Royals Rumblings - News for May 23, 2018
Ned Yost is focused on improving, not necessarily wins.
While some observers thought the Royals might be closer to a .500 team coming out of Spring Training, Yost said he held no expectations in any direction.
”What difference does that make?” Yost said. “I never said that [the Royals could be a .500 team]. We just go at it every day. And work every day. Keep going until we get better.
”I don’t look at it ... I come to the ballpark with the mindset of how to win a game today. What good is it to sit and look at what we did in the last week? What good does that do?”
Jason Hammel is not a fan of shifts.
Jason Hammel gave up several soft hits through open spots in the shift tonight. He railed against the shift postgame. “I’ll probably get backlash tomorrow.. But I’m tired of it.”— Jeffrey Flanagan (@FlannyMLB) May 23, 2018
In his Mellinger Minutes, Sam Mellinger admits that Dayton Moore has flaws, but he’s likely not getting fired anytime soon.
But, if you’re asking about why Moore isn’t being fired, imagine who you’d want to replace him:
Someone with experience rebuilding, ideally done through building a farm system, and it would be really great if you could find someone who’d even won a championship. You’d want someone who could have a good relationship with the owner, and who would enjoy Kansas City and be in this for the long haul.
You would want, in other words, someone exactly like Dayton Moore and, to borrow a phrase, there is no GM tree.
Craig Brown at Baseball Prospectus Kansas City looks at the team’s high double play rate.
The Royals current OBP is .318, which actually isn’t that bad. In fact, it’s right at the league average rate. Yet those baserunners aren’t translating into runs. After Monday’s shutout, the Royals are scoring just 3.87 runs per game, the second worst average in the AL and well below the major league average of 4.42 runs scored per game.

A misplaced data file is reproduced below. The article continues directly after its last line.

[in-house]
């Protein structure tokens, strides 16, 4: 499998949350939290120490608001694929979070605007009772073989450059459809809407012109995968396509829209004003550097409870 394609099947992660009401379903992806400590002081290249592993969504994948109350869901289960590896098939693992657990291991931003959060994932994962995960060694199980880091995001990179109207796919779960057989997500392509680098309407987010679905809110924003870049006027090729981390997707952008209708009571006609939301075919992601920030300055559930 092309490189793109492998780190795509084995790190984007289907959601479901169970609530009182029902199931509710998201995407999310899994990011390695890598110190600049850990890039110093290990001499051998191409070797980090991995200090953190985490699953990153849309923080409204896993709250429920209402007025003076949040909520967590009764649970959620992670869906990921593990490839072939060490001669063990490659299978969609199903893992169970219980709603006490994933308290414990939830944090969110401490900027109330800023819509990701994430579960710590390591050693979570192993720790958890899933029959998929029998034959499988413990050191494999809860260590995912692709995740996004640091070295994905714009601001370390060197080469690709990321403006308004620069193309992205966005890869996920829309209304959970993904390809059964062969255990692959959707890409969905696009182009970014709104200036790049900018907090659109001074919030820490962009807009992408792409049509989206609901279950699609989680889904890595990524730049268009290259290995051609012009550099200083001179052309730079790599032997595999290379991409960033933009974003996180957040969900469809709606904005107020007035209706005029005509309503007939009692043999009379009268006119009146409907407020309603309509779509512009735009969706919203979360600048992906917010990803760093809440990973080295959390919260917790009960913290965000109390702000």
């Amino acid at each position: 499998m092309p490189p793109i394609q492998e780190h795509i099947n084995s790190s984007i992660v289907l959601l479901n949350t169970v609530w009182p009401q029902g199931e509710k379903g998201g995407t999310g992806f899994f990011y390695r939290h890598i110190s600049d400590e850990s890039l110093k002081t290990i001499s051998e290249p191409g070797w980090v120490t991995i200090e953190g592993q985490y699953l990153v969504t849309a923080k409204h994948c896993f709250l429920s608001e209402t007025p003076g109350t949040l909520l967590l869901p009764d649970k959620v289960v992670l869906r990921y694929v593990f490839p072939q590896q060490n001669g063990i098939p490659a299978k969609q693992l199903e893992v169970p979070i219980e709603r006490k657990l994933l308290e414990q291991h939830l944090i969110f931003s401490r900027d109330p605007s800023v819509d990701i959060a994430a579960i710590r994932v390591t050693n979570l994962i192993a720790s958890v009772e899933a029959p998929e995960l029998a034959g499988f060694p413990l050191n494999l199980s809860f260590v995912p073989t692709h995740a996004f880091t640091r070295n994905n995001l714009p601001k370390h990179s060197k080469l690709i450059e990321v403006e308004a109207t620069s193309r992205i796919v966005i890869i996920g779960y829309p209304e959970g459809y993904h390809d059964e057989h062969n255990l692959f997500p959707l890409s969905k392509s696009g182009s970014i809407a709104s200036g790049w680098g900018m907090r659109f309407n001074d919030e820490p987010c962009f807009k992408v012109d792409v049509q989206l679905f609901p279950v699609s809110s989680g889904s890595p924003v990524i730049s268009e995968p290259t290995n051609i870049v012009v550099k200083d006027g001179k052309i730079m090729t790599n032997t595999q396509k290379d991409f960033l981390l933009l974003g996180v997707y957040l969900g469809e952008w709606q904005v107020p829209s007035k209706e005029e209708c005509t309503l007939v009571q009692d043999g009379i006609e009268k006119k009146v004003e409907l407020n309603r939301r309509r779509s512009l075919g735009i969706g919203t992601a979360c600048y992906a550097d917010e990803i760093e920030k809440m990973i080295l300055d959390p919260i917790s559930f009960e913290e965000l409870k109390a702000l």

There are a lot of reasons the Royals aren’t bringing those runners around the bases to score. Their propensity to ground into double plays is certainly one. This year, the average team is grounding into a double play 10 percent of the time they have a runner on first and fewer than two outs. The Royals lead the majors in double play rate at a hefty 14 percent.
Royals pitchers aren’t keen on using a bullpen car.
“I think it’s kind of weird, but that’s just because I’ve never seen it,” Karns said. “I like to jog in. I like when you see a bullpen guy coming in during a game, especially to start a fresh inning, like you see (Kelvin) Herrera come in and it’s just like everyone knows it’s the ninth inning. You can just see the guy’s face.
“I don’t know if the fans feel the same way about it. I don’t know if they care about seeing a guy jog 250 feet to the mound.”
Rustin Dodd at The Athletics talks to former Royals pitcher David Cone, who has made a name for himself as a Yankees broadcaster.
Rob Manfred says that streaming baseball games on Facebook is going great.
MLB owners wanted a salary cap for years, but that may have changed.
If Manny Machado played third, would he be MVP?
Carlos Gomez accuses drug tests of not being so random
Rich Hill has blister problems but doesn’t want to pee on his hands.
Grant Brisbee thinks baseball fights are dumb.
Jon Bois shows how Rickey Henderson revolutionized baseball.
53-year old Rafael Palmeiro is playing in the independent league the Kansas City T-Bones play in, and he homered this week.
Who had the more amazing sports run - the Las Vegas Golden Knights, or Leicester City last year?
The NFL is considering a 15-yard penalty for kneeling during the national anthem.
Hedge funds own many of the newspapers across the country now.
Wireless carriers may be sharing your real-time location data with third-parties.
What worked and what didn’t in the latest season of Saturday Night Live.
Your song of the day is De La Soul with Eye Know.